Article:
I have the small specimen in Talley of Types, but I don't think it's really that good, and in any case I have lent the book to someone. The main difference is that it is slightly heavier than Fournier. I honestly think the 1970s Talley is overinked and does not show any of the MT types at their best. I realize that is a little heretical, but .... I also honestly think the best MT sizes are generallly in the 8-11 range, and then in the above 36 pt range. Anyway, there must be a better sample of Barbou than what I have. If I recall correctly, it was only cut in one size. Looking again at one of my favourite books set in Fournier, 'The Contemplative Life' by Sister Edna Mary, Penguin, 1968 (which is incidentally the first (and for that matter the only) book I have ever read to suggest that the Redeemer was clearly bisexual, a claim which for some reason raised no fuss at the time), I see that the thinness does cause colour and fitting problems. It becomes clear why revival is such a difficult task. One understands why MT had so much trouble with the digital revival, and left it until quite late, why Typoart made so many changes in its interesting adapatation, and why Carter started out with the assignment of making a Fournier revival and somehow wound up with Charter instead. Although I like Fournier's weight, I can now finally see why 'Barbou' would have been much easier to deal with and a better starting point. I can now finally understand Stanley Morison's point. There are so many Fournier types - is the Diderot one of them? It seems well within that style - post Romain du Roi, more practical, etc. However, the italic of Fournier is a straight copy of the italic of Romain du Roi as we all have posted a hundred thousand times in the past. So much for collective wisdom and the continuity of community. James Mosley had to print a book in digital Fournier and was unhappy; I attempted to revise it for him but was not successful - at that time I had some idea there was a problem but no clue as to what was really wrong, and James was not particulary good at explaining what was wrong. He just knew it was unconvincing. I do think the text type you show is too loosely fitted. I am not suggesting you do this, as it would be agony, but it would be so interesting to see a few lines of text in which one did some meticulous splicing to decrease the spaces slightly.

Mark Foster's picture

About favorite books typeset in Fournier, you might for fun check to see if your local bookstore has a hardcover copy of Precarious Life, by Judith Butler (Verso, 2004, ISBN 1-84467-005-8), which I purchased solely for the beautiful type - a combination of Fournier text and ITC Franklin Gothic headings. Personally, I would prefer to read more books in Fournier and fewer in Baskerville, but that's just my particular heresy.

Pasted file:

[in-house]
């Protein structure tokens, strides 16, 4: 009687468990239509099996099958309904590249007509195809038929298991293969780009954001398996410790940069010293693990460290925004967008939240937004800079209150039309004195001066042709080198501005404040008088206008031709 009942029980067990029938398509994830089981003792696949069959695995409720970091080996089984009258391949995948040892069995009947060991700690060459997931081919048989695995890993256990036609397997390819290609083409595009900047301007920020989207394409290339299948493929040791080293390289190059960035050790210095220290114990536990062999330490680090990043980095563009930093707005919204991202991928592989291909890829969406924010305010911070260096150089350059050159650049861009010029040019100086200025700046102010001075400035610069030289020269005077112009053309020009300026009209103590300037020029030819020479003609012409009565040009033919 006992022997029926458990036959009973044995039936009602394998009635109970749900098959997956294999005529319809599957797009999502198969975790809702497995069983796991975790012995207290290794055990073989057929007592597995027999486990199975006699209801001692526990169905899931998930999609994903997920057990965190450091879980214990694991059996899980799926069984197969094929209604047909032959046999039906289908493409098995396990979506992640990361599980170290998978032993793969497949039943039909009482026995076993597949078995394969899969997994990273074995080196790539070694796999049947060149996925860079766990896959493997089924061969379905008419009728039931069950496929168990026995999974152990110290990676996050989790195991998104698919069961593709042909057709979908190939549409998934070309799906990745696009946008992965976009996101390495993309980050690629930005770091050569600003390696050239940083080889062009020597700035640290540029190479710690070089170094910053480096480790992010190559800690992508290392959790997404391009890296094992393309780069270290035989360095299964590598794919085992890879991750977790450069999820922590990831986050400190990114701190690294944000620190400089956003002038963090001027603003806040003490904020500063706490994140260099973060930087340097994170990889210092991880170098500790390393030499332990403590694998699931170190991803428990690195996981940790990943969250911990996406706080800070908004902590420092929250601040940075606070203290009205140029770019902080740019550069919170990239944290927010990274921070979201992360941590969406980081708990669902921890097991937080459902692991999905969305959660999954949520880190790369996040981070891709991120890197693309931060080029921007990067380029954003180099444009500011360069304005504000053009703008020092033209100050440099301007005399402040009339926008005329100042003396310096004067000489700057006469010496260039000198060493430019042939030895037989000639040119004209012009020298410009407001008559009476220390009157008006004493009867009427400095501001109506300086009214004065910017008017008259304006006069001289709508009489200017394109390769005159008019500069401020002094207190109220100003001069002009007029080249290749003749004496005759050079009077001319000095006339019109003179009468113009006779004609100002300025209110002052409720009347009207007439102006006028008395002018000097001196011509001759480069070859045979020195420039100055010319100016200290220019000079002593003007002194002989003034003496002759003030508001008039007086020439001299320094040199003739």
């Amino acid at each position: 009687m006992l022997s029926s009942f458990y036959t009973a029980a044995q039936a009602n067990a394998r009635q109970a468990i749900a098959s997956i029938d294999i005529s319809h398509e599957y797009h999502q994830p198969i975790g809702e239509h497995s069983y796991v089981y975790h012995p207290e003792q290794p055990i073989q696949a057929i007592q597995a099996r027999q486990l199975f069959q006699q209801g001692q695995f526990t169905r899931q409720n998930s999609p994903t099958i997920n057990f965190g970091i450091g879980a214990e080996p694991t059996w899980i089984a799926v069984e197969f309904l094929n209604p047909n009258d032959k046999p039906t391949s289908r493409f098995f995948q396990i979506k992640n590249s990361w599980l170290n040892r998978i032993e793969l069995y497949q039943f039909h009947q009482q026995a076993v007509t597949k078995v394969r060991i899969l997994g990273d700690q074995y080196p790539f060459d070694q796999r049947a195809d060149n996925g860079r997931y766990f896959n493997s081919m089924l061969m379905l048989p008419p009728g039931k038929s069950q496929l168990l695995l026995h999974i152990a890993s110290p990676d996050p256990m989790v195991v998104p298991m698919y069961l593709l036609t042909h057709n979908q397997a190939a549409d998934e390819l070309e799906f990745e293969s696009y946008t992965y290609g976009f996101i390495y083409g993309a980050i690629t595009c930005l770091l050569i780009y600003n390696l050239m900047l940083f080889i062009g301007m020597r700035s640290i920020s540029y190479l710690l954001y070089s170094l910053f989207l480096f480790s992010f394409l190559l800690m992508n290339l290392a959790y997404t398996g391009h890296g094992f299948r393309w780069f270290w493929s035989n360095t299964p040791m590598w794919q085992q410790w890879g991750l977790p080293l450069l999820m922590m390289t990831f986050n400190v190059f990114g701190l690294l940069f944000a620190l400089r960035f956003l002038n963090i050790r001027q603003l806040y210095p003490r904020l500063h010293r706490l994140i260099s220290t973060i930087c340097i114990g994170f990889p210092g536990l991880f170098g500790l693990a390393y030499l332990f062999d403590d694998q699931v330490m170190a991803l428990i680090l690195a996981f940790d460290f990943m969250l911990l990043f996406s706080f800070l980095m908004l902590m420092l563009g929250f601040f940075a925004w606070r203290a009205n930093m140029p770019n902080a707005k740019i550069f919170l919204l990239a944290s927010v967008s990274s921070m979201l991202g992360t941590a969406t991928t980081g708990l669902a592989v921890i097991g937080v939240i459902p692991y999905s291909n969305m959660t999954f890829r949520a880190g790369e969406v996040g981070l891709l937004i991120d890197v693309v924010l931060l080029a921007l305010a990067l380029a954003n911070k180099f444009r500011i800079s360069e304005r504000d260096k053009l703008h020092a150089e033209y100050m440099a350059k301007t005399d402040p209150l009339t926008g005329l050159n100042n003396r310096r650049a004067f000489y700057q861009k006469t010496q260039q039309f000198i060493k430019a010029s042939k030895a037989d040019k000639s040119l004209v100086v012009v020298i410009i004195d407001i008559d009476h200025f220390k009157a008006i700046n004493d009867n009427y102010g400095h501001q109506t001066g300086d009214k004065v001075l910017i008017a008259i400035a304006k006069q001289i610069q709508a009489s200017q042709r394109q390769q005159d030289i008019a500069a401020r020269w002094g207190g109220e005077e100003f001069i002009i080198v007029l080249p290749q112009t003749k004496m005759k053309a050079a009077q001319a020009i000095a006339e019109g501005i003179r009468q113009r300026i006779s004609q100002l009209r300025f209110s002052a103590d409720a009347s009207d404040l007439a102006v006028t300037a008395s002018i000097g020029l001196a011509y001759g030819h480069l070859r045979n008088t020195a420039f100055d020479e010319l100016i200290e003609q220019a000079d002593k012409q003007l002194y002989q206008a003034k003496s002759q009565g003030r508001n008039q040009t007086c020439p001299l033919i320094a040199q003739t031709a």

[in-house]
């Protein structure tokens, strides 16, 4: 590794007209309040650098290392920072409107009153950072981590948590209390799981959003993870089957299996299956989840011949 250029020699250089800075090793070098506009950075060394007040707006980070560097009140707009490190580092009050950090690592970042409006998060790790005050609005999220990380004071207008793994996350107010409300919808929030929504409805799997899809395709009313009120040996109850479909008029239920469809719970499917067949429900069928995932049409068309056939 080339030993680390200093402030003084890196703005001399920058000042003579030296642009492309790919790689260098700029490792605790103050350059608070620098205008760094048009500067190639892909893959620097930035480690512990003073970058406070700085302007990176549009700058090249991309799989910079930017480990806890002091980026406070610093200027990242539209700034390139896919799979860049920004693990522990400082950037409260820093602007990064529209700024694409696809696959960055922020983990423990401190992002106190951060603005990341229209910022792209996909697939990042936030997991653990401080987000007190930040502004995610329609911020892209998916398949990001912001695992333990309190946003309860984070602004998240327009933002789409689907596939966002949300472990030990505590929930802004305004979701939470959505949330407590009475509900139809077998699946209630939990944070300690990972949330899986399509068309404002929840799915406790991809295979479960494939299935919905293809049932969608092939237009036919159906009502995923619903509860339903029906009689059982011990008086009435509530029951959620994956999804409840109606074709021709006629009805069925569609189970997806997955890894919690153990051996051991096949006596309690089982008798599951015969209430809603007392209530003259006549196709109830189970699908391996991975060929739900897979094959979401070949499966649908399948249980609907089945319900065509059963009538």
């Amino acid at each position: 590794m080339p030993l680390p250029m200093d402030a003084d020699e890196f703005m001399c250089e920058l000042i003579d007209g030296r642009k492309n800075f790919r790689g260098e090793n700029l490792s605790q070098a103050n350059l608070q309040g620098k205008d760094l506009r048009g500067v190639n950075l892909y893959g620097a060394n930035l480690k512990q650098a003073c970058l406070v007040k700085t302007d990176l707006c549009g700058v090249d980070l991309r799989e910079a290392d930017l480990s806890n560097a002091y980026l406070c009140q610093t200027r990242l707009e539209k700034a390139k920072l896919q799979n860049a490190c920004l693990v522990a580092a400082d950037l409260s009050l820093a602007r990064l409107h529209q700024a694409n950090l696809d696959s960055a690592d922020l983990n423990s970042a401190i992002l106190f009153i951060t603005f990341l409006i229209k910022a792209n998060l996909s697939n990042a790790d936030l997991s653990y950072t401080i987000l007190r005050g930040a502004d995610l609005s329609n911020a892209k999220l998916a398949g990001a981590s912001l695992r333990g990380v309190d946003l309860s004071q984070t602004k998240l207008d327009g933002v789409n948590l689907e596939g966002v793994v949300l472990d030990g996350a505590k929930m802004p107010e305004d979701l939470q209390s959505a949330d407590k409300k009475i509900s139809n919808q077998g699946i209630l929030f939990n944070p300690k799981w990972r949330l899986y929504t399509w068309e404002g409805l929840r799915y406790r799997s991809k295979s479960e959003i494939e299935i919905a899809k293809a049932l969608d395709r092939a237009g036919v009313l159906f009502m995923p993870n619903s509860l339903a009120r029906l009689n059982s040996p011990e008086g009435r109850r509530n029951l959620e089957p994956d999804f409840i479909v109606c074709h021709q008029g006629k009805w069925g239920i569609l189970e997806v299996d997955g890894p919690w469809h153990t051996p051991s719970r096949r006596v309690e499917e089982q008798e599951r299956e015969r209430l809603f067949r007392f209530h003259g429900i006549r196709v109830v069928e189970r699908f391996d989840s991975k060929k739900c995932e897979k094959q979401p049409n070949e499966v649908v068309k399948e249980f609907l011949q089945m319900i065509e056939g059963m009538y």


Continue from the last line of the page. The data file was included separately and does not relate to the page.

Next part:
As for my experiment in Monotype Fournier, so far it really seems quite crisp and workable in comparison with many other historic fonts in my digital library. And it even has small caps. :-)

Miss Tiffany's picture

I would suggest licensing Didot from H&FJ simply because it is G-O-R-G-E-O-U-S and I have used--as evil as this may sound--the optical weight in different sizes to fake small caps. Oh. Please don't hate me for that indiscretion.

Miss Tiffany's picture

Excellent article suggestion, John. I had forgotten about that.

Mark, of course, I hadn't thought of it that way. I don't feel so guilty now. :^)

Miss Tiffany's picture

Yes. I would say that Ambroise isn't the most ideal for text settings as the contrast is quite high and again, no smallcaps. I'd say your best bet is still H&FJ Didot.

delta@johntranter.com's picture

Here at http://johntranter.com/00/fournier.html
are three samples of various ways of typesetting a nineteenth-century French poet, Arthur Rimbaud. After a preamble concerning Fournier, there is an image of a scan of page 218 from Oliver Bernard’s excellent translation of Rimbaud’s Collected Poems. It was originally set by Clays Ltd, Bungay, St Ives, UK, in Monotype Fournier in 1965. The proofs were photographed and printed photo-litho.

Then a modern setting of the same text in digital Fournier. Note how anaemic the font appears.

Then the same text set in Corundum, a font cut by Joshua Darden in Brooklyn USA. The font has issues with InDesign, as it is not a fully OpenType font, but it works.

I hope this helps.

John Tranter, Sydney